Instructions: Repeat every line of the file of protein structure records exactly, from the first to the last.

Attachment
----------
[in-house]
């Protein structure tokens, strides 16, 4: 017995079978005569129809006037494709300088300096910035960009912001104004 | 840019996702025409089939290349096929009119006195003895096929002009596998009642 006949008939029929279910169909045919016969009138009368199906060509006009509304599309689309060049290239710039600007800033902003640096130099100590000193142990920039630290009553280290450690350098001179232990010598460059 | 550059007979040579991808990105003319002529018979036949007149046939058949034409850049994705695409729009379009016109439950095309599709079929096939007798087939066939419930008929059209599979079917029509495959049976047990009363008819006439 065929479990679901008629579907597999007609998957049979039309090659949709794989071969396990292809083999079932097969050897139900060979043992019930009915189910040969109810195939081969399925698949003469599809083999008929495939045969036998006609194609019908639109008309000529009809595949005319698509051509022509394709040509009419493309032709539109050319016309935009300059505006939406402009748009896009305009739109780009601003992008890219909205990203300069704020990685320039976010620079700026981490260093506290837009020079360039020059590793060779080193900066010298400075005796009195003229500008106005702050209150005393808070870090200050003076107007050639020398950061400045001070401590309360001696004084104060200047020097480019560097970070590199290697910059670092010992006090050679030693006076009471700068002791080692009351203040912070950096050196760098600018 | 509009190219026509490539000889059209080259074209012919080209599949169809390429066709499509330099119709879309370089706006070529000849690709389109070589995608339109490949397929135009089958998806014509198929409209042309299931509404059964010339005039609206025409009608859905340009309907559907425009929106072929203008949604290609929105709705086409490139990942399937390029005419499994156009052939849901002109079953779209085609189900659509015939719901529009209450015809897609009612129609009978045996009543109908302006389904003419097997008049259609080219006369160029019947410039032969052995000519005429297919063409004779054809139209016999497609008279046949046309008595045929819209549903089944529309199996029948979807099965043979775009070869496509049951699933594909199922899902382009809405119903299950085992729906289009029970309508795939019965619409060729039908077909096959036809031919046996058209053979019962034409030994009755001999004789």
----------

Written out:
[in-house]
């Protein structure tokens, strides 16, 4: 017995079978005569129809006037494709300088300096910035960009912001104004 | 840019996702025409089939290349096929009119006195003895096929002009596998009642 006949008939029929279910169909045919016969009138009368199906060509006009509304599309689309060049290239710039600007800033902003640096130099100590000193142990920039630290009553280290450690350098001179232990010598460059 | 550059007979040579991808990105003319002529018979036949007149046939058949034409850049994705695409729009379009016109439950095309599709079929096939007798087939066939419930008929059209599979079917029509495959049976047990009363008819006439 065929479990679901008629579907597999007609998957049979039309090659949709794989071969396990292809083999079932097969050897139900060979043992019930009915189910040969109810195939081969399925698949003469599809083999008929495939045969036998006609194609019908639109008309000529009809595949005319698509051509022509394709040509009419493309032709539109050319016309935009300059505006939406402009748009896009305009739109780009601003992008890219909205990203300069704020990685320039976010620079700026981490260093506290837009020079360039020059590793060779080193900066010298400075005796009195003229500008106005702050209150005393808070870090200050003076107007050639020398950061400045001070401590309360001696004084104060200047020097480019560097970070590199290697910059670092010992006090050679030693006076009471700068002791080692009351203040912070950096050196760098600018 | 509009190219026509490539000889059209080259074209012919080209599949169809390429066709499509330099119709879309370089706006070529000849690709389109070589995608339109490949397929135009089958998806014509198929409209042309299931509404059964010339005039609206025409009608859905340009309907559907425009929106072929203008949604290609929105709705086409490139990942399937390029005419499994156009052939849901002109079953779209085609189900659509015939719901529009209450015809897609009612129609009978045996009543109908302006389904003419097997008049259609080219006369160029019947410039032969052995000519005429297919063409004779054809139209016999497609008279046949046309008595045929819209549903089944529309199996029948979807099965043979775009070869496509049951699933594909199922899902382009809405119903299950085992729906289009029970309508795939019965619409060729039908077909096959036809031919046996058209053979019962034409030994009755001999004789």